It feels like New Year’s was just yesterday. Nonetheless, we are here now in May, and the time has come for us to share new resources with our fellow web developers.
In this round we have some good references worth bookmarking, a tool to help you check for HTML mistakes, a shortcode for composing music notations, a JS library for handling tables responsively, and a responsive grid system.
CanIUse is a comprehensive source to track browser support for modern web features. This is a WordPress plugin that displays a CanIUse table for the specified feature using a handy shortcode. Once activated you can add, for example,
[ciu-display feature="audio"] to display the results for HTML5 audio element support in a table.
A jQuery plugin that interacts with the browser API file to handle file uploading, this plugin also includes the ability for image cropping and resizing, and uploading multiple files.
StickyFill is a polyfill of the new CSS3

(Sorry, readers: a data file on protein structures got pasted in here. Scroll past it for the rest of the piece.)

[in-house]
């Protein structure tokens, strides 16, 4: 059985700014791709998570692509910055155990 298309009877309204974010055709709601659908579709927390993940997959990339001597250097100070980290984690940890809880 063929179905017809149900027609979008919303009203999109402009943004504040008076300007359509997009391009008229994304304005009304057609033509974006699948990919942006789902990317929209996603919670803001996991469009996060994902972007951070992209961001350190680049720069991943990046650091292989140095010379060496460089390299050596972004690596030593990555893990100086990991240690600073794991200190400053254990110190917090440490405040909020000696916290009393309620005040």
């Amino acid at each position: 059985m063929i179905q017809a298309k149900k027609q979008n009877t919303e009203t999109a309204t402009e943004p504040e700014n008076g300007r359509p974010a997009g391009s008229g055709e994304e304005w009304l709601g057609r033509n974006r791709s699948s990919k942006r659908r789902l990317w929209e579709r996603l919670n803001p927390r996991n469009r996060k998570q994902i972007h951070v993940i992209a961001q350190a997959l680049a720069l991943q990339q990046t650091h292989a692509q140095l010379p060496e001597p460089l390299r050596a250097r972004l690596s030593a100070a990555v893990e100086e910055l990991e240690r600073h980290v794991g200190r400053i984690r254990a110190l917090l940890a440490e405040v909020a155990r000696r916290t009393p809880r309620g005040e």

sticky position. It perfectly simulates the sticky position behavior, and it also works with many sticky instances.
HTMLHint is a small web tool to check errors in HTML. The tool will check for naming standards, missing closing tags, accessibility issues, proper use of Doctype, and duplicate ids and other issues you may often overlook.
Are you a musician and running a WordPress-based site? This plugin might be what you have been looking for. Once activated, ABC Notation allows you to compose music notations in your post and page using a shortcode.
KSS Styleguide makes creating a living style guide more convenient. The tool will automate the process and as your website grows with new additions and UI iterations, KSS will update the style guide.
Internet Explorer Status
Internet Explorer is evolving for the better. In the latest version (before Spartan) Internet Explorer has embraced plenty of new web standards. Now you follow the status of upcoming features that are to be released with the next version. It’s a handy reference for web developers aside from CanIUse and Chrome Status.
Valley is a collection of OS X folder icons and common third-party generated folders such as Dropbox, Drive, and OneDrive. The folder color is more toned down, which I think is a better decision than what you get with the OS X Yosemite (too vibrant!) folders.
A lightweight yet robust CSS responsive grid system developed by Harry Robert, it is packed with a handful of CSS goodness; it is fully responsive, powered with Sass, structured with BEM methodology, and are reversible grids.